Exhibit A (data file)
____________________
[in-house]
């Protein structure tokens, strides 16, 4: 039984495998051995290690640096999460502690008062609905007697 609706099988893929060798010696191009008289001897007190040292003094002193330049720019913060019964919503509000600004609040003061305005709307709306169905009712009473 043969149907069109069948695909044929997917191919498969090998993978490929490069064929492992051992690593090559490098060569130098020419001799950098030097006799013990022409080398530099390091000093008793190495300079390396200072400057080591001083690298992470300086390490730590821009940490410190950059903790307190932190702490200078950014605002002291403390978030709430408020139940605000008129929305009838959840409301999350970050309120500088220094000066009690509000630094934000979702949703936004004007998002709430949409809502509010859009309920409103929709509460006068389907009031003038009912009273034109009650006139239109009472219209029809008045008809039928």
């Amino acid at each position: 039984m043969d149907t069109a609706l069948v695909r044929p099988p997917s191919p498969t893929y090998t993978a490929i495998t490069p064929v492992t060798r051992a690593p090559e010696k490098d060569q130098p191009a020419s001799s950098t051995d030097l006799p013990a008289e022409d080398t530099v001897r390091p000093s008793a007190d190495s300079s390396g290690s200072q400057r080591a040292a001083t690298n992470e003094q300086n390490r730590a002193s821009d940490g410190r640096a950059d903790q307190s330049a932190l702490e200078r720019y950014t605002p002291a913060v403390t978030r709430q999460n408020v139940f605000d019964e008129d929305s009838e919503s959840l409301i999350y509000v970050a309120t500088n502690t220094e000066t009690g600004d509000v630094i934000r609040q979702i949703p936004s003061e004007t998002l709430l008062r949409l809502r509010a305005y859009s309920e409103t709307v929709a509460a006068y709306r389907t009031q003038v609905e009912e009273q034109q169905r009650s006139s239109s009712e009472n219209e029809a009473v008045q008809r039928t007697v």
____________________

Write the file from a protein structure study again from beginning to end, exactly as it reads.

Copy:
[in-house]
């Protein structure tokens, strides 16, 4: 039984495998051995290690640096999460502690008062609905007697 609706099988893929060798010696191009008289001897007190040292003094002193330049720019913060019964919503509000600004609040003061305005709307709306169905009712009473 043969149907069109069948695909044929997917191919498969090998993978490929490069064929492992051992690593090559490098060569130098020419001799950098030097006799013990022409080398530099390091000093008793190495300079390396200072400057080591001083690298992470300086390490730590821009940490410190950059903790307190932190702490200078950014605002002291403390978030709430408020139940605000008129929305009838959840409301999350970050309120500088220094000066009690509000630094934000979702949703936004004007998002709430949409809502509010859009309920409103929709509460006068389907009031003038009912009273034109009650006139239109009472219209029809008045008809039928």
């Amino acid at each position: 039984m043969d149907t069109a609706l069948v695909r044929p099988p997917s191919p498969t893929y090998t993978a490929i495998t490069p064929v492992t060798r051992a690593p090559e010696k490098d060569q130098p191009a020419s001799s950098t051995d030097l006799p013990a008289e022409d080398t530099v001897r390091p000093s008793a007190d190495s300079s390396g290690s200072q400057r080591a040292a001083t690298n992470e003094q300086n390490r730590a002193s821009d940490g410190r640096a950059d903790q307190s330049a932190l702490e200078r720019y950014t605002p002291a913060v403390t978030r709430q999460n408020v139940f605000d019964e008129d929305s009838e919503s959840l409301i999350y509000v970050a309120t500088n502690t220094e000066t009690g600004d509000v630094i934000r609040q979702i949703p936004s003061e004007t998002l709430l008062r949409l809502r509010a305005y859009s309920e409103t709307v929709a509460a006068y709306r389907t009031q003038v609905e009912e009273q034109q169905r009650s006139s239109s009712e009472n219209e029809a009473v008045q008809r039928t007697v």